The skeletal and endocrine features in our patients differed from the initial five patients reported by Nakashima et al.34 and Kvarnung et al.;21 however, their features overlapped with the four patients presented by Lam et al.35 and Skauli et al.26 Our patients exhibited normal alkaline phosphatase, plasma calcium, plasma phosphate, and parathyroid hormone values. Bone age was only available in patient 1 and was normal. Apart from the brothers presented by Skauli et al.27 all previously described patients had reduced bone mineralization and scoliosis, features that could arise secondary to their neurologic complications. X-rays were only available in three of our patients (patient 1 and 2) and only two patients (patient 1 and 12) underwent a systematic skeletal survey. Scoliosis was found in one of our patients (patient 4), undermineralized long bones were found in three patients (patients 1, 2, and 12), and in patient 12 the reduced mineralization was present already at birth (pictures not shown). Dysplastic distal phalanges were only found in patient 1 (pictures not shown). Congenital fractures located at the right humerus, the right femoral diaphyses, and along the midshaft of the left humerus and also subtle contour abnormality at the anterior ends of the left seventh and eighth ribs were only found in one patient (patient 12), which is a feature not described previously (pictures not shown). So far craniosynostosis has only been described in two patients by Kvarnung et al.21—only a metopic and a sagittal ridge were found in one of our patients (patient 8) and did not require surgical intervention.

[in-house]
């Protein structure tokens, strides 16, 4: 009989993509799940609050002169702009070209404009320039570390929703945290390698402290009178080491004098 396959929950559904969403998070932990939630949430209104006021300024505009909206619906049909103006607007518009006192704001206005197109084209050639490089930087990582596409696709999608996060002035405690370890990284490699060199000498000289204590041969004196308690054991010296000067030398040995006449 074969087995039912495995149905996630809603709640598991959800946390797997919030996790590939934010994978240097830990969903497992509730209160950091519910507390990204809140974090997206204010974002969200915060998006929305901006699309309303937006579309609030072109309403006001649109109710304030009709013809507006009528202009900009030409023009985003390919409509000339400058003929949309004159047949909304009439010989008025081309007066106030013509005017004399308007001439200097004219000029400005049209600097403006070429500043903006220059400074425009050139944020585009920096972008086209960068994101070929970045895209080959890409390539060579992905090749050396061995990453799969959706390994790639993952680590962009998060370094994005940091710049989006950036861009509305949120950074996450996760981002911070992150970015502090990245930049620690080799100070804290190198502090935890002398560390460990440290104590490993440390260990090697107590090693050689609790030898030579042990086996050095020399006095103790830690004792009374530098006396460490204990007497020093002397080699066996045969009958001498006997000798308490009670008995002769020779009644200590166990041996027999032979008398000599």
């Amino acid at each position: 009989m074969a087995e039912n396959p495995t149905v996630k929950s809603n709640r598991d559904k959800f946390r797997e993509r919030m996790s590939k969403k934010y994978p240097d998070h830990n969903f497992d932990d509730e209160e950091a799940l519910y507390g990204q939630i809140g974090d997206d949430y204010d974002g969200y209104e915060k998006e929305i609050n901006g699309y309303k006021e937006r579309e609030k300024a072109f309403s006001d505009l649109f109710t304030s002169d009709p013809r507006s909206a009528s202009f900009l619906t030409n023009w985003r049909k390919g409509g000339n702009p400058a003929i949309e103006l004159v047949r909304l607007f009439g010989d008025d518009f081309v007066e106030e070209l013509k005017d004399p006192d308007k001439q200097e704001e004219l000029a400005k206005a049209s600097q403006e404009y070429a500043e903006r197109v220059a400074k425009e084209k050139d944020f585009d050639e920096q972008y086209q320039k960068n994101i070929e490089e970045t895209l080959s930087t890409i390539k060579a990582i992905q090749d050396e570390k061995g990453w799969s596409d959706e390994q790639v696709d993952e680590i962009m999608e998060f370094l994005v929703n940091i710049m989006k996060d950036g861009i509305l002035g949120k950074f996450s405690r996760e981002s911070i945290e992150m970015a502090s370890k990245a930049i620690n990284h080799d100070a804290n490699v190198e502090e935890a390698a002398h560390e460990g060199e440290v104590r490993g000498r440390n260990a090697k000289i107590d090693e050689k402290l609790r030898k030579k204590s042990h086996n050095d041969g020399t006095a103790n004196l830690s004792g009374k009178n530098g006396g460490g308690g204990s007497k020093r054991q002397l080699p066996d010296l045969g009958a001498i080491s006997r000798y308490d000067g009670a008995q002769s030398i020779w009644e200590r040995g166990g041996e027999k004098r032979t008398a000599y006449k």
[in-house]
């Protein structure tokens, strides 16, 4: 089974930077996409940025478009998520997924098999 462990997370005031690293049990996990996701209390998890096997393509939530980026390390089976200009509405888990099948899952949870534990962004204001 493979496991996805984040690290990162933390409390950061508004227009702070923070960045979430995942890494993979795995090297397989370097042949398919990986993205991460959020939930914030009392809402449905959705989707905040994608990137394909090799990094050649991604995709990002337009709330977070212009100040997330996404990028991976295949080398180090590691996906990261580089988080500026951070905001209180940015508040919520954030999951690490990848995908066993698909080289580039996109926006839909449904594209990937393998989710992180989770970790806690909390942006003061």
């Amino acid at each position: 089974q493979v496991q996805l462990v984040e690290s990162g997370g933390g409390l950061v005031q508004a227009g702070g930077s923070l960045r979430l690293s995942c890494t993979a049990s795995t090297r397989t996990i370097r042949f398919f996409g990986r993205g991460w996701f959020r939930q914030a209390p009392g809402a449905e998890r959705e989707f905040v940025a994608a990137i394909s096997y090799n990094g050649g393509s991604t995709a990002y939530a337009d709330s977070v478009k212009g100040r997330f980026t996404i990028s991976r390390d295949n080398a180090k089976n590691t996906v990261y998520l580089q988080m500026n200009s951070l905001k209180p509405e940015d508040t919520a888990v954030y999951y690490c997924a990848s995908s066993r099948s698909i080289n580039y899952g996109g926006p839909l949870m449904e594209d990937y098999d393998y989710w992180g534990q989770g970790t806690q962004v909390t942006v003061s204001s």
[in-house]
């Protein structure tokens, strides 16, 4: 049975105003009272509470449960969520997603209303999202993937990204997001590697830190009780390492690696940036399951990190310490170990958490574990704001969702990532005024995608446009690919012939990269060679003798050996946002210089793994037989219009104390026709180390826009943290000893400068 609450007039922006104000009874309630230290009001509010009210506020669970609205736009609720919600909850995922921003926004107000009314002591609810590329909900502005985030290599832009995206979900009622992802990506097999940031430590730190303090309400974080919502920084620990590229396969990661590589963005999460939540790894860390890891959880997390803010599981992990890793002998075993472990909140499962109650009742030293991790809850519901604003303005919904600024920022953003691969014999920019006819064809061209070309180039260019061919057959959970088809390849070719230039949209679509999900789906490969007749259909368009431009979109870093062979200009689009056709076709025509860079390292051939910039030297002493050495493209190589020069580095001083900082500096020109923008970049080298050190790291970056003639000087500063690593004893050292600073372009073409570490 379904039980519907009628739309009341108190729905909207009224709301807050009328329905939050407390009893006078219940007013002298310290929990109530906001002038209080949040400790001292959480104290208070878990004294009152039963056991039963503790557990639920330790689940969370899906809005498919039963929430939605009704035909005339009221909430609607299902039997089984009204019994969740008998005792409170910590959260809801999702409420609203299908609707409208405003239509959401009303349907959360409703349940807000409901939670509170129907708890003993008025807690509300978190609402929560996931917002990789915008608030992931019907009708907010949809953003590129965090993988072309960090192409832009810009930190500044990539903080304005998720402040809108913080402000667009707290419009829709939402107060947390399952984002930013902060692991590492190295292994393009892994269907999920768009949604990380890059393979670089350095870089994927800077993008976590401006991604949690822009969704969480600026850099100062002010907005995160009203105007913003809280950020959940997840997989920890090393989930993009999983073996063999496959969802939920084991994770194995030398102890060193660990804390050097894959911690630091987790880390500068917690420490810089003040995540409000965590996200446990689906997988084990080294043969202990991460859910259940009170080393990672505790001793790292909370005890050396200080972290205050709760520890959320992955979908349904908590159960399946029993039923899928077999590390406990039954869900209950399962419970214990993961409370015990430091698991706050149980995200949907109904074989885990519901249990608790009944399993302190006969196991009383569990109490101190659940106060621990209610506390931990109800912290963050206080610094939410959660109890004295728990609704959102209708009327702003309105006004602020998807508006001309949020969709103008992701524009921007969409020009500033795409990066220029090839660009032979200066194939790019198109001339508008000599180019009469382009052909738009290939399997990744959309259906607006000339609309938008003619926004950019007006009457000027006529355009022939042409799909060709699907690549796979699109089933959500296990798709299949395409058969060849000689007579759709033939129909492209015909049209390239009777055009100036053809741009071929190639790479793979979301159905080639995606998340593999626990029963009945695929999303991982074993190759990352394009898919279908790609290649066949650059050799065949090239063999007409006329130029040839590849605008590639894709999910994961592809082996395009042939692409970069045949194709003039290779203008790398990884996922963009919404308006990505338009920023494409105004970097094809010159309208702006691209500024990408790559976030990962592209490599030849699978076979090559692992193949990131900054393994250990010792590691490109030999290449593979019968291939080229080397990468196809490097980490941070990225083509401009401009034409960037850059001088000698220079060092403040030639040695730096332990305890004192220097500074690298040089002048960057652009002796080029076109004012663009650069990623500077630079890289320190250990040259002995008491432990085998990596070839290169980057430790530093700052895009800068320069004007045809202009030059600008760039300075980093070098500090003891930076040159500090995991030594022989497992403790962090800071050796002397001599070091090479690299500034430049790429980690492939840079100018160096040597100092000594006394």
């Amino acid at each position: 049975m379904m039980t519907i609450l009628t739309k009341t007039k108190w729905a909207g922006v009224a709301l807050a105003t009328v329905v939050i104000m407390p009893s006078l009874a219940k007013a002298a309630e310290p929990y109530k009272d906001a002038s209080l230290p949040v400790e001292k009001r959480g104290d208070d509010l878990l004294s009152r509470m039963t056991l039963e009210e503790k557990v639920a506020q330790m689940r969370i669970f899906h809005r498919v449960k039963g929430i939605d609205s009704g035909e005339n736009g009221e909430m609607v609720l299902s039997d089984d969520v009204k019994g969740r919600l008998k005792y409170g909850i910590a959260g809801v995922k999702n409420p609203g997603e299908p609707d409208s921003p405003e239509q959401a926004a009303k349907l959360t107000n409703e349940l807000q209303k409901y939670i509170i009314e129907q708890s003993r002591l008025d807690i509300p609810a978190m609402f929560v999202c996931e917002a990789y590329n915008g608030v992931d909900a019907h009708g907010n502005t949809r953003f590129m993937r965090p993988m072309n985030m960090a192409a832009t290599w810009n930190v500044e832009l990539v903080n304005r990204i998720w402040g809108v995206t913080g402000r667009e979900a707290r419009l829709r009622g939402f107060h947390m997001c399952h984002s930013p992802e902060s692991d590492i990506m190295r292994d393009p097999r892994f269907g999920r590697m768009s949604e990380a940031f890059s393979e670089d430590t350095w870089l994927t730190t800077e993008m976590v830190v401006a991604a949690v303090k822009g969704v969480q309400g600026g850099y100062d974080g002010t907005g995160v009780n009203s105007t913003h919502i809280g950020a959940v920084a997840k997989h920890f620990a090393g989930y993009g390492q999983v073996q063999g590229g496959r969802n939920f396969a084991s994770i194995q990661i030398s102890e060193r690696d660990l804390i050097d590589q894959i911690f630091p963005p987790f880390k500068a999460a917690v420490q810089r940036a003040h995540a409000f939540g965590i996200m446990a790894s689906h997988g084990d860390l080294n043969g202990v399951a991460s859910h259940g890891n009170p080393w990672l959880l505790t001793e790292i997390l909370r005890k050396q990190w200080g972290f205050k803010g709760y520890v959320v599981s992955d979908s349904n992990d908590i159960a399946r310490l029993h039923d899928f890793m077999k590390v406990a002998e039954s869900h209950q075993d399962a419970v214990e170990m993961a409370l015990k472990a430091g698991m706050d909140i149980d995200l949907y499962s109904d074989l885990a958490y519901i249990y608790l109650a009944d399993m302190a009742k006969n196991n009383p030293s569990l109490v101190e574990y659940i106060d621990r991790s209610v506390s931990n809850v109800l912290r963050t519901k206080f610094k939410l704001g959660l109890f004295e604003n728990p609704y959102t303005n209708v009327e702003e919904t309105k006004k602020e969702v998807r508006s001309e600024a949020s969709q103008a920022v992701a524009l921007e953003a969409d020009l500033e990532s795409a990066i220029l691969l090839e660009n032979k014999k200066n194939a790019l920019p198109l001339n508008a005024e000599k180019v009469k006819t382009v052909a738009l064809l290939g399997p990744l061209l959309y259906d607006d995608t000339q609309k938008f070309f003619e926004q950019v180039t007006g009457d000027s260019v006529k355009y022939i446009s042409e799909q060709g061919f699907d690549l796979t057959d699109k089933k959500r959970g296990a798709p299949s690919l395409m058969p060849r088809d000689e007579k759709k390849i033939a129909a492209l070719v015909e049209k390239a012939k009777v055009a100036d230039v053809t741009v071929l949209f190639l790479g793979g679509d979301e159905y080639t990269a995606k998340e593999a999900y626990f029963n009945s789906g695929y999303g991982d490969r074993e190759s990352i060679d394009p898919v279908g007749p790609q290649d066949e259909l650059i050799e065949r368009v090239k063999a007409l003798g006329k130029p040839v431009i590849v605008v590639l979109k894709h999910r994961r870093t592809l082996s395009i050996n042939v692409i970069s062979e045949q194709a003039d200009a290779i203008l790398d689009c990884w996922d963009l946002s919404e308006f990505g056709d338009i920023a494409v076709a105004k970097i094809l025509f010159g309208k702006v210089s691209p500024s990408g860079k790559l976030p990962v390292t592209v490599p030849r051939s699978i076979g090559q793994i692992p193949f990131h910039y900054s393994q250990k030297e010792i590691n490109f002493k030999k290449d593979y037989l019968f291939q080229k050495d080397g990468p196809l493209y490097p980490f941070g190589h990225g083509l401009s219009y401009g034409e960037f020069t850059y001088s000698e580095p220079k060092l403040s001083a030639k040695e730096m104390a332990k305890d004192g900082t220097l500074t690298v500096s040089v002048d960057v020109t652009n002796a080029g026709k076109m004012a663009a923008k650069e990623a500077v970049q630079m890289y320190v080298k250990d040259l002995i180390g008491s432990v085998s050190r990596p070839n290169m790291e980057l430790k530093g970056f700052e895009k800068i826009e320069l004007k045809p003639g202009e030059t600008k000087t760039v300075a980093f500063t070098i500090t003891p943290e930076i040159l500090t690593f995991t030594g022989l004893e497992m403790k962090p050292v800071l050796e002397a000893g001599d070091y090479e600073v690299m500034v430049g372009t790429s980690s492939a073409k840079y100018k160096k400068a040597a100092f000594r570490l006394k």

One of the affected sib pairs had abnormal dentition (patients 1 and 2), similar to the patients described by Kvarnung et al.21 This finding could be unrelated to PIGT, could reflect a genotype–phenotype effect, or could arise from differences in genetic background. Five patients (patients 1–2, 4–5, and 11) also exhibited significant joint hypermobility, which was also reported by Lam et al.35